Leaders of G20 countries have failed to phase out nonsensical fossil fuels subsidies, again. Politicians, as everyone knows, say one thing and often do another. For years, many of the global leaders have been saying that fossil fuel subsidies are unhelpful, do great damage to the environment, and cannot be economically justified. But they do little to phase them out.
We are not talking about major oil, gas or coal exporting countries alone but also some of the most prosperous and diversified global economies.
At the G20 summit ten years ago, the leaders of the world’s 20 biggest economies agreed to “phase out and rationalise” fossil fuel subsidies – what rationale is needed was not adequately explained. Ten years later, the fossil fuel subsidies have increased from US$75-billion in 2007 to $147-billion in 2016, the last year for which data is available.
Who uses coal?
Fig. 1 shows how much each of the 19 countries, plus the EU as a single entity, which are members of the G20, depend on the burning of coal as a source of primary energy. According to figures released by the International Energy Agency, the top five G20 users of coal, in terms of a percentage of the sources of primary energy employed, are, from highest to lowest: South Africa, India, China, Australia and Indonesia. These five countries use the burning of coal more than any other source of primary energy. By extension, the emission of harmful atmospheric pollutants in both gaseous and particulate form, is high in these countries – ed.
Pointing out the discrepancy between statements and action, Enrique Maurtua Konstantinidis, senior advisor on climate policy for the Environment and Natural Resources Foundation (FARN), said, “Since 2009, the G20 is limited to copying and pasting the same statement every year in its annual document, stating that fossil fuel subsidies are inefficient and hinder the energy transition. But that’s not enough.”
Ipek Gencsu, a specialist on fossil fuel subsidies at the Overseas Development Institute (ODI), agrees, “Ten years have passed since the group’s (G20) commitment and it hasn’t been possible to advance a definition of subsidies or a specific date to remove them.”
The ODI, an independent think tank based in the UK, released an embarrassing report titled “G20 coal subsidies” which exposed government support for coal in time for the G20 summit, thus exposing the hypocrisy of the world’s major leaders as they prepared to meet in Osaka. As is always the case at such meetings – aside for photo opportunities – little was accomplished. The G20 economies represent more than 80% of the global GDP, 75% of global trade and 79% of global emissions.
Needless to say, what they do – or don’t do – matters for the rest of the world. Experts agree that state support for fossil fuels is difficult to justify because of pollution and greenhouse gas emissions. As renewables become increasingly cost competitive with fossil fuels, maintaining the subsidies are becoming more difficult to justify economically.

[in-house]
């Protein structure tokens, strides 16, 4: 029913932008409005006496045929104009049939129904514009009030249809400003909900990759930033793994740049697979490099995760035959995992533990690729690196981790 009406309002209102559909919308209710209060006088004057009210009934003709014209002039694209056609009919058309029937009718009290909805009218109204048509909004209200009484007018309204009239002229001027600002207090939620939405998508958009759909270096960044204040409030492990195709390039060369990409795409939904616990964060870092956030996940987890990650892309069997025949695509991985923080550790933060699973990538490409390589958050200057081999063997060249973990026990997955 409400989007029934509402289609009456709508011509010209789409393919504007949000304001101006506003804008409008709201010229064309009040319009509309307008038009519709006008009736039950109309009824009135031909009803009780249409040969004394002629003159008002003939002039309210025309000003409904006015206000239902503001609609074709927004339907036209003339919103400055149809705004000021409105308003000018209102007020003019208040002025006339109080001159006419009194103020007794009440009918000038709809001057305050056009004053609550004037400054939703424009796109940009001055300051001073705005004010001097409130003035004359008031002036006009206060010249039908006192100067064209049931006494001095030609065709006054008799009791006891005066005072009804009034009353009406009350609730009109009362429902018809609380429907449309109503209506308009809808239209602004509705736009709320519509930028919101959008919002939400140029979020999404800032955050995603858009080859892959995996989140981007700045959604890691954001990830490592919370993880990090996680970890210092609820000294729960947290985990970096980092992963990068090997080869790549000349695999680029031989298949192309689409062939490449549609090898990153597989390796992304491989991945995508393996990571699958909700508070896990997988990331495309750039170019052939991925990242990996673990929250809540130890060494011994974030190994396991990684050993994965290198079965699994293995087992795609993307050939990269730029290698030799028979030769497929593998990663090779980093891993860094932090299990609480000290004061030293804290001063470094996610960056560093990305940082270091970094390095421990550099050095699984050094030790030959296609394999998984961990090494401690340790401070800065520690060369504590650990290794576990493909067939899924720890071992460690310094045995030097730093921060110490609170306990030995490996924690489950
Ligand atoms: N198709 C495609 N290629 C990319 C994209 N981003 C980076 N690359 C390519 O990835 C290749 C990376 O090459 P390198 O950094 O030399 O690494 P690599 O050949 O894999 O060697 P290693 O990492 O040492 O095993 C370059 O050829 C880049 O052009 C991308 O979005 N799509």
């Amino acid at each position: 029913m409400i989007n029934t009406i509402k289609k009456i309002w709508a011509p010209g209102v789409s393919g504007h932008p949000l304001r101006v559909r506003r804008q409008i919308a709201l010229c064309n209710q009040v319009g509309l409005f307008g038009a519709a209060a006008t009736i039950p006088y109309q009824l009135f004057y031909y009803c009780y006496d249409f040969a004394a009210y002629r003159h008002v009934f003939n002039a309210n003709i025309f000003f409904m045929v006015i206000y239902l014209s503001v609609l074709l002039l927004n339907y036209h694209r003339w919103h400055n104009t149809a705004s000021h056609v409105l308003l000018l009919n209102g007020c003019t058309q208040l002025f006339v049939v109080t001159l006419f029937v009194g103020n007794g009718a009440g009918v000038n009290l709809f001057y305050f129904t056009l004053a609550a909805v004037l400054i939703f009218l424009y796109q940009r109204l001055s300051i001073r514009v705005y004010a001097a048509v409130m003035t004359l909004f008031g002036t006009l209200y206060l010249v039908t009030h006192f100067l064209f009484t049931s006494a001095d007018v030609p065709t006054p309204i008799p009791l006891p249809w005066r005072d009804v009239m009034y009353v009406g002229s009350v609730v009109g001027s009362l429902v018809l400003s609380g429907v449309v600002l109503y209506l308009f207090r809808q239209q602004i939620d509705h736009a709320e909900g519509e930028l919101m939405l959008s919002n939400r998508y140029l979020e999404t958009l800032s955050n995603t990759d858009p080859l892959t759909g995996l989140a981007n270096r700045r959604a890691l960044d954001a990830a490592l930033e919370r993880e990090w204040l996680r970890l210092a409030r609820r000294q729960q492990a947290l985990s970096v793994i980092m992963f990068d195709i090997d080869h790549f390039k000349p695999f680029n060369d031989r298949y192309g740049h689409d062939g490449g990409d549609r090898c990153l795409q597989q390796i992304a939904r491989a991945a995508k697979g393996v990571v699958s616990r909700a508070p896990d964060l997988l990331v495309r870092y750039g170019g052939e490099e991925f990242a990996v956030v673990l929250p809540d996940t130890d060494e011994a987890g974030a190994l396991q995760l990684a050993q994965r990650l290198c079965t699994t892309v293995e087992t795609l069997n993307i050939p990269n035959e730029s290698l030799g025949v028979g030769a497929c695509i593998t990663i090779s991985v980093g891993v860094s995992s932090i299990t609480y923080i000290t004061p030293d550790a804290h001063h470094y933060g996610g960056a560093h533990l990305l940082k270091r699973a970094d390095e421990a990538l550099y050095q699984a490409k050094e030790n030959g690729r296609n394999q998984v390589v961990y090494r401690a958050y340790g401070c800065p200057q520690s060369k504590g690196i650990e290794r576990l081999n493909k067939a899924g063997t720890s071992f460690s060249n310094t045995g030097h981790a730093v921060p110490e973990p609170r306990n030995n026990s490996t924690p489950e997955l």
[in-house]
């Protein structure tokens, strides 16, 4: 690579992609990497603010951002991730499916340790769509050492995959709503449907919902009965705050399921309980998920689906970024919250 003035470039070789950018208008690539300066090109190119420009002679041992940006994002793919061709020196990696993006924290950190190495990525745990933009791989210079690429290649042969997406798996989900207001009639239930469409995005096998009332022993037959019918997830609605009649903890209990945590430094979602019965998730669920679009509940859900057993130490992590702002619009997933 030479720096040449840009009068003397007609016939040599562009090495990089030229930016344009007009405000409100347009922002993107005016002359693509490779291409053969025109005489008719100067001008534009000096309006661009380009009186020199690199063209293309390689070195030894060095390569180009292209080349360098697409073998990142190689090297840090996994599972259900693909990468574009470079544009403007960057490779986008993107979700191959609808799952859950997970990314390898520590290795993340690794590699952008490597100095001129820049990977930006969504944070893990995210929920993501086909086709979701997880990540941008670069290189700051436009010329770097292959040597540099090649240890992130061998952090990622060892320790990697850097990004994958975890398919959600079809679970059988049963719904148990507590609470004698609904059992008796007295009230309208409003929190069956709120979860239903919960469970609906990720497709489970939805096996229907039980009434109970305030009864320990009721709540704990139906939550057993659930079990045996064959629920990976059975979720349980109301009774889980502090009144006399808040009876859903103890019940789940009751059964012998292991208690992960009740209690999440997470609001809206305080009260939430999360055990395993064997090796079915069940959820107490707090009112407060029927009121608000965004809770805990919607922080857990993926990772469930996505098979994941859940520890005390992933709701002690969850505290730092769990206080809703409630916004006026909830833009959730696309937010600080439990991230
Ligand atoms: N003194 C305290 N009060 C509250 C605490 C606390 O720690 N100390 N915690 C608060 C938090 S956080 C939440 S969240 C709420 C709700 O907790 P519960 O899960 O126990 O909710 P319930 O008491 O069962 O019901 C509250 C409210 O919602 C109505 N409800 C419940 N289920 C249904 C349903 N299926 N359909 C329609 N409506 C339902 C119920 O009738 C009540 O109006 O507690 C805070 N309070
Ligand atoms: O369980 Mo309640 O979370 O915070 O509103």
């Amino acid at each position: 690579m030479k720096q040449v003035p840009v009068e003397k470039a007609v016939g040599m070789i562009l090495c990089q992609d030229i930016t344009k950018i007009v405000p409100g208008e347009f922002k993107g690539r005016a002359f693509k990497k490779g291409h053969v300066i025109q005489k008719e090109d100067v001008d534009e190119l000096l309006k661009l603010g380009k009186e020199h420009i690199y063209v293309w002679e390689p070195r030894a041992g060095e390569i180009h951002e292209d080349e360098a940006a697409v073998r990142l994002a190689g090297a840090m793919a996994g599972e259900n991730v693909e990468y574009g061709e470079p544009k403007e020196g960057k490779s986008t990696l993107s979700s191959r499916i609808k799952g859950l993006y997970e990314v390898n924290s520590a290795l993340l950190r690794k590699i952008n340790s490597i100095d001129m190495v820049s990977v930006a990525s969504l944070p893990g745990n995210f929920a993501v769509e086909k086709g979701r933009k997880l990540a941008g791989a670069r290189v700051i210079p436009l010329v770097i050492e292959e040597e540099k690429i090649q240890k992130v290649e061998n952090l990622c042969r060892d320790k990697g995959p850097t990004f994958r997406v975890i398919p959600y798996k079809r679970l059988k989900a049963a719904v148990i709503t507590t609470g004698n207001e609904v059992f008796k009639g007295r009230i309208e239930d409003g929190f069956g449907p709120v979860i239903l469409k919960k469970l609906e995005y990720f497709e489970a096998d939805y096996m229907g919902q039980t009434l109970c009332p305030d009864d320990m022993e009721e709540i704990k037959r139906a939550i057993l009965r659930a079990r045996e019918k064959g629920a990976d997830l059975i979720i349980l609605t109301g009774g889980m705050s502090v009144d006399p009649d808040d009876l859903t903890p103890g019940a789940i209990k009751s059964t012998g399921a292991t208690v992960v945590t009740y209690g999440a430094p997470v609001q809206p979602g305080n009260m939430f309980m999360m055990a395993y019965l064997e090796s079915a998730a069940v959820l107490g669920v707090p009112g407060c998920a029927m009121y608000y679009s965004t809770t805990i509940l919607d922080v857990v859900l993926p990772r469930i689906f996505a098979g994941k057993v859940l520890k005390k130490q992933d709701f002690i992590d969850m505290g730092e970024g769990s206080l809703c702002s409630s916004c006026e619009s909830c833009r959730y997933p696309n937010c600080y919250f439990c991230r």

A more accurate way to put it is that it is absurd to continue subsidising polluting fossil fuels when renewables are plentiful and cheaper. According to the International Renewable Energy Agency (IRENA), the cost of solar energy, for example, has fallen 73% since 2010. Yet fossil fuel subsidies persist, which explains why investment in fossil fuels remain high globally. And these subsidies not only do enormous damage to the environment but come at a significant cost.
The International Monetary Fund (IMF) reckons that fossil fuel subsidies represented 6,3% of global GDP in 2015, with China, the US and the EU among the worst culprits, not the oil exporting Saudi Arabia or Russia, even though they do their part. Without subsidies, the IMF says global greenhouse gas emissions would have been 28% lower than they are today.
Stated differently, the world’s biggest economies spend billions year after year to keep emissions high rather than reducing them. ODI points out that the support for coal – the fuel with the heaviest carbon content – goes even deeper with several countries providing “substantial subsidies” not just for production and/or export of coal but also for coal consumption in coal-fired power plants with “very limited transparency” to these policies.
Ivetta Gerasimchuk, a co-author of the report, said, “In reality, government support for coal is much larger than our report’s numbers show, because many G20 countries still lack transparency on the many ways they subsidise coal.”
Coal, however, is not the only fossil fuel that receives substantial subsidies; oil and gas are also recipients of massive government subsidies that dwarf those offered to renewables in most countries. The most obvious unreported subsidy, of course, is that the price of fossil fuels does not include the negative externalities they cause, most important of which is the emissions of enormous quantities of greenhouse gases.
Instead of taxing carbon emissions, we are in effect subsidising them. It defies logic. But what is even more astonishing is that at the latest G20 summit in Osaka, the world’s leading economies, again, failed to agree to phase out wasteful fossil fuel subsidies. Japan’s Shinzō Abe, this year’s host, bowed to the US pressure to remove references to climate change in the final communiqué.
Public attention was drawn to the above-mentioned countries’ attitude towards fossil-fuel subsidies in a report published by The Guardian on 25 June this year: “G20 countries triple coal power subsidies despite climate crisis”
This article first appeared in the August 2019 edition of EEnergy Informer and is republished here with permission. Additional comments, in italics, have been added.
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